Before you know it, it will be your turn to walk across the stage and accept your diploma. You'll realize that, for the first time in over 10 years, you'll have to make new friends. Even if you hate high school right now and can't wait to get out, one day you'll realize that you should have appreciated it more. College brings you one step closer to the real world, so stop rushing through your senior year.

Don't get me wrong: College will bring you some of the best years of your life, but appreciate your hometown, friends, and family more than ever right now.

My last words of wisdom: Have fun and enjoy it. You are only in high school once. Appreciate your teachers letting you hand in your homework three weeks late. Be grateful that you know everyone in your grades name, because come next year, you will most likely not know a single soul. Mend the friendship you broke in 8th grade over some stupid boy. Don't worry about what people think about you. If you want to go to school "sweat pants, hair tied, chilling with no makeup on," go for it. Talk to the cute boy in the back of your AP calculus class. Take in your last few moments on that field. Go to every school event possible. Laugh a lot. Have fun. Love your senior class and take in every single moment.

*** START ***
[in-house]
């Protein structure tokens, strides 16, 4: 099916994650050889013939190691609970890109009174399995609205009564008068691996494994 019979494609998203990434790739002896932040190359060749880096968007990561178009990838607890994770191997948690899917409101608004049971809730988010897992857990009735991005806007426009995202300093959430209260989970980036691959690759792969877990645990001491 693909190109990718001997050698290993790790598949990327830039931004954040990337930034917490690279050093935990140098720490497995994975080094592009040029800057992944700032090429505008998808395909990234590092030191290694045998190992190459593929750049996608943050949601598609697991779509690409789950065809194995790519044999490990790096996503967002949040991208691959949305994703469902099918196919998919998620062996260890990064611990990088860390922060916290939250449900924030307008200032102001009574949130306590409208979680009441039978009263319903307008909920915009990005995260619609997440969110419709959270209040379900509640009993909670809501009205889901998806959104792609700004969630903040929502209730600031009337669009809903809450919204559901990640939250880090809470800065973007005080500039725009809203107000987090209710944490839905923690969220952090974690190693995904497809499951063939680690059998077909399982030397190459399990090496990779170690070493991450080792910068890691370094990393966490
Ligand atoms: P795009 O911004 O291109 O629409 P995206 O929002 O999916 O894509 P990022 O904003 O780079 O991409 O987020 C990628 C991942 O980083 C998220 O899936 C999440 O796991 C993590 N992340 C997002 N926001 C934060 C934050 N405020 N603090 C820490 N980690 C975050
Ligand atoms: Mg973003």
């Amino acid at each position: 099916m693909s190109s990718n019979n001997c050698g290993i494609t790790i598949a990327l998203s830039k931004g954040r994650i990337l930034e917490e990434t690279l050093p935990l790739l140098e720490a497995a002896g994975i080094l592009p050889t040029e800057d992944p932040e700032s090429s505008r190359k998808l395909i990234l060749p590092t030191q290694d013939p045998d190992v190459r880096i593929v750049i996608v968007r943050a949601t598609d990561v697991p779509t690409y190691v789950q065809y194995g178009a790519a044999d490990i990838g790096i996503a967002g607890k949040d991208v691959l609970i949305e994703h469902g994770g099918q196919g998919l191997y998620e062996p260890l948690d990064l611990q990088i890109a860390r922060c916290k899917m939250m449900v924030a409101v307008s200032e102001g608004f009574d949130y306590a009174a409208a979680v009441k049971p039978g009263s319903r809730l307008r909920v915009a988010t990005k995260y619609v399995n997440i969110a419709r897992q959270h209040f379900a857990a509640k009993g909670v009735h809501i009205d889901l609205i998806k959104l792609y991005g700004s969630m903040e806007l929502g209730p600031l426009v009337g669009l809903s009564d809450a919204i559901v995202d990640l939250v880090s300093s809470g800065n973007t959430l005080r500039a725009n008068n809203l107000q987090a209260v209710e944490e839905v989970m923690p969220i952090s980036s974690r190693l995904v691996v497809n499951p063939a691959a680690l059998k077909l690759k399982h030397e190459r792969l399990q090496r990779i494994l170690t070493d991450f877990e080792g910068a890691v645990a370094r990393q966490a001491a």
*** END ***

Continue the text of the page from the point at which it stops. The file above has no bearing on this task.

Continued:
Sincerely,

A College Student

Cover Image Credit: Teen

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I'm The Girl Without A 'Friend Group'

And here's why I'm OK with it

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Little things remind me all the time.

For example, I'll be sitting in the lounge with the people on my floor, just talking about how everyone's days went. Someone will turn to someone else and ask something along the lines of, "When are we going to so-and-so's place tonight?" Sometimes it'll even be, "Are you ready to go to so-and-so's place now? Okay, we'll see you later, Taylor!"

It's little things like that, little things that remind me I don't have a "friend group." And it's been like that forever. I don't have the same people to keep me company 24 hours of the day, the same people to do absolutely everything with, and the same people to cling to like glue. I don't have a whole cast of characters to entertain me and care for me and support me. Sometimes, especially when it feels obvious to me, not having a "friend group" makes me feel like a waste of space. If I don't have more friends than I can count, what's the point in trying to make friends at all?

I can tell you that there is a point. As a matter of fact, just because I don't have a close-knit clique doesn't mean I don't have any friends. The friends I have come from all different walks of life, some are from my town back home and some are from across the country. I've known some of my friends for years, and others I've only known for a few months. It doesn't really matter where they come from, though. What matters is that the friends I have all entertain me, care for me, and support me. Just because I'm not in that "friend group" with all of them together doesn't mean that we can't be friends to each other.

Still, I hate avoiding sticking myself in a box, and I'm not afraid to seek out friendships. I've noticed that a lot of the people I see who consider themselves to be in a "friend group" don't really venture outside the pack very often. I've never had a pack to venture outside of, so I don't mind reaching out to new people whenever.